Nov. 6, 2001 Election
Nov. 6 General Election
(link to vote tallies on Sussex County clerk's site)
The winners in this year's election for two seats on the Vernon Town Council are:
Republican Neil Desmond
Republican Greg Haines
The winners in this year's election for two seats on the Sussex County Board of Chosen Freeholders are:
Republican Jo Ann D'Angeli
Republican Hal Wirths
Breakneck Road Project On Hold
10/28/01 Planned repair and resurfacing of Breakneck Road has been put off until next year because the sole bidder wanted over $1 million to do the job.
PB Gives Thumbs Up to MC Site Plan
10/28/01 The PB has approved the final site plan for MC/IW's Appalachian Lodge (105 unit hotel), which will feature a pool, conference center, restaurant, coffee shop, bank, general store, 4300 sq. ft. of retail space, underground parking lot, etc. etc. It is the second (first was Phase One of the Black Creek Sanctuary housing development)of many Mountain Creek construction plans coming down the PB approval pipeline . Ground breaking for the lodge construction is expected in the spring, provided various agency approvals have been obtained..
Veterans Memorial Rededication Ceremony, U.S. Flag Tribute To Be Held This Month In Vernon
10/2/01 On October 13, 2001 at 9:00 a.m. sharp, a rededication of the Veterans Monument - including a tribute to the U.S. Flag - will be conducted by Vernon VFW Post 8441 and Exempt Firemen's Assoc. at Veterans Memorial Park on Vernon Crossing Rd. (RT 644), Vernon, NJ.
More info on BeThere.
Ecumenical Prayer Service To Be Held In Vernon
9/17/01 An Ecumenical Service of Prayer and Remembrance, conducted by Vernon Clergy, will be held on the one week anniversary of the World Trade Center Attack this Tuesday evening 9/18 outside at the Mountain Creek Main lodge (North Lodge) plaza behind the tent buildings.
The service will begin at 7:00 PM. A limited number of chairs will be available, so those planning on attending are encouraged to bring blankets to sit on, as well as candles and small American Flags.
This service will offer an opportunity for residents to come together to heal and gain strength for the future.
Notice- donations of material goods are no longer being accepted at the below listed drop-off locations in Vernon.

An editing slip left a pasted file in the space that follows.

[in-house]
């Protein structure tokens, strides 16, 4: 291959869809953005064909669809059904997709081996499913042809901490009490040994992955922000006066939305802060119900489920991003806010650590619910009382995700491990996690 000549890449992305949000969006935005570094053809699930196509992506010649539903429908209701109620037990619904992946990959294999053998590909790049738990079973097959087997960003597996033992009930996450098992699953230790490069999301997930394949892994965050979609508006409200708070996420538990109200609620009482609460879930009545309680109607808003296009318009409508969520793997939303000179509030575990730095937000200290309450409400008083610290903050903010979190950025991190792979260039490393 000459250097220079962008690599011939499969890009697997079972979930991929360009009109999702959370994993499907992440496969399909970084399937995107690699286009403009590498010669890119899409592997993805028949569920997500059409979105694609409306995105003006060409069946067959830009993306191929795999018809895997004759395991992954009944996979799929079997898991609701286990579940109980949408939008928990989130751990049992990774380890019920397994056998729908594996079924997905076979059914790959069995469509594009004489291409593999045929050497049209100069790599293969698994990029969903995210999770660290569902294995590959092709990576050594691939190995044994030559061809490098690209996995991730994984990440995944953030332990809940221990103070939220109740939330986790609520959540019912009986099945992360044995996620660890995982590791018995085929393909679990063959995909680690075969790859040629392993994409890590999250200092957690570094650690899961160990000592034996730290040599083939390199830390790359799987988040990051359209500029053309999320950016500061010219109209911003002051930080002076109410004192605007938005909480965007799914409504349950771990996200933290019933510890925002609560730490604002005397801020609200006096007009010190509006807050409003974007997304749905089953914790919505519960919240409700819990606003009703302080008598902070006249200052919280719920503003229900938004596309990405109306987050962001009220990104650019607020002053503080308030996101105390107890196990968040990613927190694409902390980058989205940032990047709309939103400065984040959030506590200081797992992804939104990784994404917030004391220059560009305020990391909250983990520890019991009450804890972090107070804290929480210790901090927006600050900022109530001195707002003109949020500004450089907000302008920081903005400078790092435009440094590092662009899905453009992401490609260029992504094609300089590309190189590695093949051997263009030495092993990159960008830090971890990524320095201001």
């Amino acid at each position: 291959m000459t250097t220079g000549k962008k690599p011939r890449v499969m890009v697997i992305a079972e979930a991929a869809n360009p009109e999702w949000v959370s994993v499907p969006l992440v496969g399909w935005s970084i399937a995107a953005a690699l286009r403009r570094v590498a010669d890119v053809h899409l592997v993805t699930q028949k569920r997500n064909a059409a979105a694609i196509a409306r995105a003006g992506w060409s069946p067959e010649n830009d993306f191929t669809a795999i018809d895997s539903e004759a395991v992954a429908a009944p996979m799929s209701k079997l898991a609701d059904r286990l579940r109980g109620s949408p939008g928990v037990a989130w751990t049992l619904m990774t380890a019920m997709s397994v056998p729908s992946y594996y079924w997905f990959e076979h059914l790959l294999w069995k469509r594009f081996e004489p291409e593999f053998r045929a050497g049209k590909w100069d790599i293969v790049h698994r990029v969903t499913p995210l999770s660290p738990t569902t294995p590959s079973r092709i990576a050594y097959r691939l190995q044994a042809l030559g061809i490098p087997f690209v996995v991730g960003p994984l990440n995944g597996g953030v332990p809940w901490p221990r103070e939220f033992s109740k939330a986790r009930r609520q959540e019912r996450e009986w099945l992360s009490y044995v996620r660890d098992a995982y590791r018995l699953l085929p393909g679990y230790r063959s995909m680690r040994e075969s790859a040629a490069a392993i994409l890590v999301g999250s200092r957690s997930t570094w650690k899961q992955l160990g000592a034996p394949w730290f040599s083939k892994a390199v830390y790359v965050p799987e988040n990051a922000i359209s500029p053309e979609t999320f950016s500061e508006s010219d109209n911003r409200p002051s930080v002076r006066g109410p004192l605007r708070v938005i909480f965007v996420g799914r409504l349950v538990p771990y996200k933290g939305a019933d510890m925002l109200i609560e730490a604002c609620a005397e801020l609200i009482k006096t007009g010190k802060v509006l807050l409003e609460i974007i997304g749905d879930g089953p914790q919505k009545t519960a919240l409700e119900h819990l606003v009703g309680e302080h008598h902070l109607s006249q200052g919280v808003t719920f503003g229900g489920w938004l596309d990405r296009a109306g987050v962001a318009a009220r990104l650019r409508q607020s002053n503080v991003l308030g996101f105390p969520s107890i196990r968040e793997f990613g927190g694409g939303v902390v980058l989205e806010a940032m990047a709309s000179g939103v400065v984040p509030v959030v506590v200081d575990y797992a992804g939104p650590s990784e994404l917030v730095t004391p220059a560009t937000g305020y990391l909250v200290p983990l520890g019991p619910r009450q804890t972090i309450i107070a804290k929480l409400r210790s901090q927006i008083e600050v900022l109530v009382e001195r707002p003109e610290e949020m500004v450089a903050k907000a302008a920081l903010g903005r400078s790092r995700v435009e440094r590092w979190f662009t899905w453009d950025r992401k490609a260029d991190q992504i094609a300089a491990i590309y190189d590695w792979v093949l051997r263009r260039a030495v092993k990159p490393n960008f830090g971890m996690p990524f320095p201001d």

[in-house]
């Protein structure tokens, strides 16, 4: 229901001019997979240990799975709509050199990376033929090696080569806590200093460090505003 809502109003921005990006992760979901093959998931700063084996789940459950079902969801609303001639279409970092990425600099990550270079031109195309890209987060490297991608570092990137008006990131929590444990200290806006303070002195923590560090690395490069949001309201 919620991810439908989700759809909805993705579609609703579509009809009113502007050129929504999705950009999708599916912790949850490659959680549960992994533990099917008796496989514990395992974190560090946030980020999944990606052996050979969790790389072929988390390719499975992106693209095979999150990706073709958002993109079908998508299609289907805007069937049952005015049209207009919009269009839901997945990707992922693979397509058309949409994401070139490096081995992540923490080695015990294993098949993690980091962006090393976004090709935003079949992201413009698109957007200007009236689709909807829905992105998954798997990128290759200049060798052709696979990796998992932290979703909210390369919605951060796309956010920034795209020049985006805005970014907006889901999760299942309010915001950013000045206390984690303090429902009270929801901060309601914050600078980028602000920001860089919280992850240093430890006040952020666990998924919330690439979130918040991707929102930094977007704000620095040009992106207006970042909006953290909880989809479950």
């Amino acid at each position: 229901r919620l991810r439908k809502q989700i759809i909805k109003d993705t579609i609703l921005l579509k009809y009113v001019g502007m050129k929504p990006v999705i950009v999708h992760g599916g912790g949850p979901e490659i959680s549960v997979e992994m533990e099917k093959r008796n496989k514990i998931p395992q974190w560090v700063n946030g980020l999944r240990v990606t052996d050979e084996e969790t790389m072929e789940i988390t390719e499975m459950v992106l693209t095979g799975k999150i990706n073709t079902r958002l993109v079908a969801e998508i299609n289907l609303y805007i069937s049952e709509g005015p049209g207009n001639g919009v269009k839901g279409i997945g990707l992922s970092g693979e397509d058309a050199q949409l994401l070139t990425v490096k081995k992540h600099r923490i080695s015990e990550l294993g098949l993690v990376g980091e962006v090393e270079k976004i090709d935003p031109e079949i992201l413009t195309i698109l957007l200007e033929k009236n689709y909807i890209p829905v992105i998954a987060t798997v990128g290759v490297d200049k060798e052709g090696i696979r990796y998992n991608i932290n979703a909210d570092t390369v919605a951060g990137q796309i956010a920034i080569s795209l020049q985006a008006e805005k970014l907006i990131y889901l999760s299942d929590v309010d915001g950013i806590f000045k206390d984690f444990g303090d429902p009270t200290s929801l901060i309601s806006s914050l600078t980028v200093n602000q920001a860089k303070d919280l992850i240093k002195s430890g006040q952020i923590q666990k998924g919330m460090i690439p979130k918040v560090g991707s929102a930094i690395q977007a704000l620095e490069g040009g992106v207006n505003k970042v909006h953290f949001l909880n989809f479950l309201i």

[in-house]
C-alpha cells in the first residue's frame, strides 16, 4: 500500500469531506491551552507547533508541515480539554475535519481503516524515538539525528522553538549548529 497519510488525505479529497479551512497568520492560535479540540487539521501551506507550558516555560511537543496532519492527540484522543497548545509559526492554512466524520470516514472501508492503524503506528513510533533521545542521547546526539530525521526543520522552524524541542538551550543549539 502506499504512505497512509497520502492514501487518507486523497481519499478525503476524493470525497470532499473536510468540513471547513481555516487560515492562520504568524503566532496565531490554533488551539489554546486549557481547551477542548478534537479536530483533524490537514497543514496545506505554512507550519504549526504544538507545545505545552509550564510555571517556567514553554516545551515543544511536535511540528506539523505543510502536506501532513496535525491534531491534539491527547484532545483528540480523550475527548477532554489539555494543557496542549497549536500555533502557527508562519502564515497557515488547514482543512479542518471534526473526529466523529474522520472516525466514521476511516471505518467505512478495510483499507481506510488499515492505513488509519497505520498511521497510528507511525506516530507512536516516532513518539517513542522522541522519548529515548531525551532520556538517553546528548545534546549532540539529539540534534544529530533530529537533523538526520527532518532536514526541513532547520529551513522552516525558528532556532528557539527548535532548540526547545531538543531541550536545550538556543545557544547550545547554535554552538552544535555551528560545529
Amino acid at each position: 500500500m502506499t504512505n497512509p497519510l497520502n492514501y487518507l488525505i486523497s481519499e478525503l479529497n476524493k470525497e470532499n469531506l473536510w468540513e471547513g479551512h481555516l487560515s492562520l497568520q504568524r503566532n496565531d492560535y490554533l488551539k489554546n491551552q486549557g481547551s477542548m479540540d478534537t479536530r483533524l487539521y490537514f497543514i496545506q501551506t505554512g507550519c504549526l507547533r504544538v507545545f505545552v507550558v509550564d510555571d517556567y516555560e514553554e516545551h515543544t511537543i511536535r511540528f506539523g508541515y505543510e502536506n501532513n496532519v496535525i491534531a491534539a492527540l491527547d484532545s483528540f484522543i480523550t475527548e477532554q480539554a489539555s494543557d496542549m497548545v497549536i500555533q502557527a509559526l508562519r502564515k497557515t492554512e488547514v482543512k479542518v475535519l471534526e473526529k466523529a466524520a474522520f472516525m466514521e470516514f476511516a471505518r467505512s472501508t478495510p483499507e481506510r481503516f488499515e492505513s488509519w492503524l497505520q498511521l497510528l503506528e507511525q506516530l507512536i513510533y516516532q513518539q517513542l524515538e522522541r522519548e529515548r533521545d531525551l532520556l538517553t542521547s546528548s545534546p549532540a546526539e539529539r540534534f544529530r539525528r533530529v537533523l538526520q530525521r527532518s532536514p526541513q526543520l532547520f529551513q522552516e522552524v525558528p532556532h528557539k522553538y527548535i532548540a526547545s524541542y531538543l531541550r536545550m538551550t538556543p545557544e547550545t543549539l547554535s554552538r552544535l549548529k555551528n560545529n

Owing to the tremendous public response, relief organizations have run out of NYC storage space and are requesting financial donations, not material supplies, from the public.
9/17/01In the days following the terrorist attack on our nation, four truckloads of donated supplies were transported from Vernon to NYC in aid of the WTC rescuers.
WTC Relief Effort DRIVE
The Vernon Chamber of Commerce is coordinating a drive for material goods to be brought into the relief effort in NY. The following items are being requested and can be dropped off Fri., Sat., and Sun. at:
Gross & Jansen Century 21: 9am-6pm
Mountain Creek Discovery Center: 11-5
Vernon PAL: anytime
- Bottled Water, Juice Paks
- Peanut Butter, Bread
- Rain gear, tarpaulins
- Men's underwear, socks, pants and shirts, sweats
- Work gloves, goggles
- Cell phone batteries and or chargers
- Individual servings of non-perishable foods & snacks (nothing needing a can opener) ie: fruit cups, pasta, soup, power bars etc.
For further information please contact the Vernon Chamber at 973-764-0764
September 11, 2001
Day Of Infamy
A Time.com Special Report : The Day Of The Attack
[Past News Dec.2000 to August 2001]
TC Continues News Blackout Of Geologist's Report
9/8/01 Town-hired geologist Phil LaPorta's backhoe scooped up ancient artifacts galore at the Black Creek site, and the TC's August 29 deadline for receiving LaPorte's report was met, but the TC is withholding the report from public scrutiny on advice of twp. attorney Joseph Ragno.
The NJ Historic Preservation Office is scheduled to decide, at their Sept. 12 meeting, whether or not to recommend that the state DEP include the site on the NJ Historic Register.